During her talk I was reminded of an experience I had some years ago that was similar to one of Sophie’s examples. When I reflected on this I recognised similarities with more recent experiences I witnessed or heard about in different company’s and that got me thinking more broadly!
My older personal experience was in the late 1990’s when BAe adopted a “Values Based” culture change programme (which they called the BEST programme) and I was lucky enough to be part of the deployment team for the Customer Value. At the time the programme was, rightly, cited as a success and Dick Evans (BAe CEO) and Colin Price (PWC – the external consultants supporting the programme) wrote an excellent book about it – “Flying High” – if you can get a copy it is an interesting read (even though they don’t mention me once).
In essence, the BEST programme consisted of five focused training course lasting between two and five days that every people leader had to attend. There was one course for each of the organisational values. This training programme was supported by five organisational wide teams whose role it was to deploy their Value at a working level via various workshops and interventions.
The programme was a recognised success and specifically the Customer Value did save money, change processes and people’s behaviour. However, in 1999 BAe and the Marconi element of GEC merged to form BAe Systems. As a result of this it appeared to those of us on the inside that the focus changed from fully driving through the changes and including Marconi leaders in the programme to one more focused on integration and consolidation of the two companies as a separate initiative. I suppose they missed the fact that the programme would have helped integrate the two organisations anyway.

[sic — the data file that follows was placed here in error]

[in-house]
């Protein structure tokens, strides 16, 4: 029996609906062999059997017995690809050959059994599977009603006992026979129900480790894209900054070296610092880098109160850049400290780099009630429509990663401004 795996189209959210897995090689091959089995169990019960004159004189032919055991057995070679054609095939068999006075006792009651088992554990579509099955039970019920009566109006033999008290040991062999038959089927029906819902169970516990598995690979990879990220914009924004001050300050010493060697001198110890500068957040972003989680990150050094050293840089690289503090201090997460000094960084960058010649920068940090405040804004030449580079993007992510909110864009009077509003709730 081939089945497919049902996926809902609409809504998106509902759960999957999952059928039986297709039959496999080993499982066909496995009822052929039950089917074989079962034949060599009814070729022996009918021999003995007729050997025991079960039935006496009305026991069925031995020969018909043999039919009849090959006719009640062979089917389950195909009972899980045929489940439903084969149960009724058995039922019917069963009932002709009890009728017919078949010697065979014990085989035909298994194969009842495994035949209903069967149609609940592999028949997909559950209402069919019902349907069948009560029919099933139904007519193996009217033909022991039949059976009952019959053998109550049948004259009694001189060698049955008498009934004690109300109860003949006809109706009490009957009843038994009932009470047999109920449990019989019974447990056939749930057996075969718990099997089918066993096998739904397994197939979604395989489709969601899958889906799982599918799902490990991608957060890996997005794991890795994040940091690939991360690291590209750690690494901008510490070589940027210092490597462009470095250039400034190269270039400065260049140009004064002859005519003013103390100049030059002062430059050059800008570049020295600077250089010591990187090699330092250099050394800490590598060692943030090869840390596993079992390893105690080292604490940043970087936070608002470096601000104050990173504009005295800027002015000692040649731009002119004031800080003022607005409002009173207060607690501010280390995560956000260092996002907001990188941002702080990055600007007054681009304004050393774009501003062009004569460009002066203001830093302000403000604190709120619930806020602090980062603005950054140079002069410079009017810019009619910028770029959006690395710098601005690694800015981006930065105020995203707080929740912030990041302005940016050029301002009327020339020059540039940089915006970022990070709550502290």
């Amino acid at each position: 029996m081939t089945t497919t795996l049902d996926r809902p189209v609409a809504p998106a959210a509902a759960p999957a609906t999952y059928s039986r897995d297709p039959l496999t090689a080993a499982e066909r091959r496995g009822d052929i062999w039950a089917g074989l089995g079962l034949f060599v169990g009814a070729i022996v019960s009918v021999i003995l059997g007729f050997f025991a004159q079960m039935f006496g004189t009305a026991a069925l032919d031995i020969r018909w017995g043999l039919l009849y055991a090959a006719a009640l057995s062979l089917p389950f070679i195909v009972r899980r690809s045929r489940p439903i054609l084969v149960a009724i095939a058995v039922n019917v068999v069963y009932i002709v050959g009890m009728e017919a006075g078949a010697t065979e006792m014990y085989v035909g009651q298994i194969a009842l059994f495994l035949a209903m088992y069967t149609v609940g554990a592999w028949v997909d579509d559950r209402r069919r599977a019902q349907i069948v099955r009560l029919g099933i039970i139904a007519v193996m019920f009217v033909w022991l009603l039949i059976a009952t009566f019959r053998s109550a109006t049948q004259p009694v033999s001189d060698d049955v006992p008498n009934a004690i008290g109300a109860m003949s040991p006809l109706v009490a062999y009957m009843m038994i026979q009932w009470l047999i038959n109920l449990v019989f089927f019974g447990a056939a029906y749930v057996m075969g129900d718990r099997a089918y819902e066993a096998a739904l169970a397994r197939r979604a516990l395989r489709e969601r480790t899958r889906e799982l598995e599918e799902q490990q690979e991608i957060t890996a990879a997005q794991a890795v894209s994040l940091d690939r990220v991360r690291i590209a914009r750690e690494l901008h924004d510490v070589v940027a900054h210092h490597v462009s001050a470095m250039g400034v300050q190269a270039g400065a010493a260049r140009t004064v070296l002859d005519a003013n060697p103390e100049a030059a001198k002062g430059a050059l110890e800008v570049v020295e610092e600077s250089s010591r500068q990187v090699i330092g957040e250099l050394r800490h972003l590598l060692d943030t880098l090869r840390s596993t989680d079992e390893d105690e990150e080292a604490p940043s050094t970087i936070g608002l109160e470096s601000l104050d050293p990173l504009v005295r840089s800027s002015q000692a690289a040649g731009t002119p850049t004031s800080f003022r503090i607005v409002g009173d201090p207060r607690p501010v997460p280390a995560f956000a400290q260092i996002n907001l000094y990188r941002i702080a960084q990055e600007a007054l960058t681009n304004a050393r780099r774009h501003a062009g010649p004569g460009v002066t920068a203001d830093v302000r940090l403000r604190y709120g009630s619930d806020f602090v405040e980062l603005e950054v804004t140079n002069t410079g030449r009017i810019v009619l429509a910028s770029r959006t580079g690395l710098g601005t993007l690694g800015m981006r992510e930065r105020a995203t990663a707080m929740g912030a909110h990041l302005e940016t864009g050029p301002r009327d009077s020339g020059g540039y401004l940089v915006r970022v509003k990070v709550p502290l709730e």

On a practical level this resulted in the Value teams being disbanded and none of the new people leaders (from Marconi) attending the BEST culture change sessions. As a result, there was little to no support from senior managers whose focus moved away from the culture change programme and many of the areas that were “complying” with, rather than being “committed” to, the change soon reverted to old practices and those who were committed lost faith in the organisation’s appetite for change and became more cynical about the next change initiative.
Sophie’s example of another large multi-national was similar in that they initiated another change part way through the original change and didn’t set the new change in the context of learning from, and developing, the previous change programme. This notion of setting the latest change as a development and natural progression on the change journey was a painful lesson I learnt that was fundamentally important while deploying the Customer Value change interventions.
I have recently become aware of another multi-national organisation who appears to be doing the same. Metaphorically they are changing horses mid stream and focusing on a new change direction whilst still in the process of embedding the previous change. Apparently they appear to be making the assumption that the changes have already been integrated into normal practices. Sadly, in reality, whilst there were pockets of really good new practice there was equally large areas who had not bought in to the changes at all. The tipping point was not reached!
This set me wondering why organisations seem to start the next part of their journey before reaching their last destination? The “big picture” seems to be overlooked and the context of each change is not made explicit and embedded into the wider organisational journey.
One reason could be a misguided sense of optimism and the naïve belief that the change has been successfully embedded in company culture. Especially if the organisation is 5 or 6 years into the change programme.
Another might be a lack of trust in the progress and getting “cold feet”.
Or a case of corporate blindness and
the feeling that the organisation has to be seen to do something new! A common phenomenon I came across a few years ago now in my world is where courses are re-designed not because they need to be brought up to date but because the deliverer got “bored” with delivering the same thing on a regular basis.